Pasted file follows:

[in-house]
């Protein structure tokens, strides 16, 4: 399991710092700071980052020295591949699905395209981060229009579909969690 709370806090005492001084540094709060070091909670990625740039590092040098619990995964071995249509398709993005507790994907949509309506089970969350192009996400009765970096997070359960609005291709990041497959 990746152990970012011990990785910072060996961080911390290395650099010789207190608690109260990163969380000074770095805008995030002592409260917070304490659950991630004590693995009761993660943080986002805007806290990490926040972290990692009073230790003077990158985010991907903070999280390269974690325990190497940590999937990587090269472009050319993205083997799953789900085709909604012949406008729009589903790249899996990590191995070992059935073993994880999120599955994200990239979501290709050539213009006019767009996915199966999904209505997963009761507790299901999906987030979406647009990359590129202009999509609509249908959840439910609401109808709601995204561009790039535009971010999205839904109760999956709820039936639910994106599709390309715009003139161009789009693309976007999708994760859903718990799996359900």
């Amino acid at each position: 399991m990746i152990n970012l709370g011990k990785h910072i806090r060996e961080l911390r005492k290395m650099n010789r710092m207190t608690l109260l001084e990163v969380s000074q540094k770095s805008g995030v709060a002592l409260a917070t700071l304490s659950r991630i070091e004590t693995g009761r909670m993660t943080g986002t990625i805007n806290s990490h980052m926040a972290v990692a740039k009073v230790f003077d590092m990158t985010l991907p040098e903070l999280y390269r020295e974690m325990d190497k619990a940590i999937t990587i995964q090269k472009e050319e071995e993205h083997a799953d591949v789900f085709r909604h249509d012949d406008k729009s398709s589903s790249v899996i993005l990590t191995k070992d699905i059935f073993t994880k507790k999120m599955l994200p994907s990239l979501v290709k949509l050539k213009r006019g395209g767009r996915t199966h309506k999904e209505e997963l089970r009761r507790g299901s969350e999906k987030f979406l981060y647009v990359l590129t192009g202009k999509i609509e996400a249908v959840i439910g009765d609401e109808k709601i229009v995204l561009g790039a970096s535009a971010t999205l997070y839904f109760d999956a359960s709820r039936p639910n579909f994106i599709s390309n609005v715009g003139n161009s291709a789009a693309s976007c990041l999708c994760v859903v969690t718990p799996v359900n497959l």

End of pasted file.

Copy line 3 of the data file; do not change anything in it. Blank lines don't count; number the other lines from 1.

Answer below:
């Amino acid at each position: 399991m990746i152990n970012l709370g011990k990785h910072i806090r060996e961080l911390r005492k290395m650099n010789r710092m207190t608690l109260l001084e990163v969380s000074q540094k770095s805008g995030v709060a002592l409260a917070t700071l304490s659950r991630i070091e004590t693995g009761r909670m993660t943080g986002t990625i805007n806290s990490h980052m926040a972290v990692a740039k009073v230790f003077d590092m990158t985010l991907p040098e903070l999280y390269r020295e974690m325990d190497k619990a940590i999937t990587i995964q090269k472009e050319e071995e993205h083997a799953d591949v789900f085709r909604h249509d012949d406008k729009s398709s589903s790249v899996i993005l990590t191995k070992d699905i059935f073993t994880k507790k999120m599955l994200p994907s990239l979501v290709k949509l050539k213009r006019g395209g767009r996915t199966h309506k999904e209505e997963l089970r009761r507790g299901s969350e999906k987030f979406l981060y647009v990359l590129t192009g202009k999509i609509e996400a249908v959840i439910g009765d609401e109808k709601i229009v995204l561009g790039a970096s535009a971010t999205l997070y839904f109760d999956a359960s709820r039936p639910n579909f994106i599709s390309n609005v715009g003139n161009s291709a789009a693309s976007c990041l999708c994760v859903v969690t718990p799996v359900n497959l």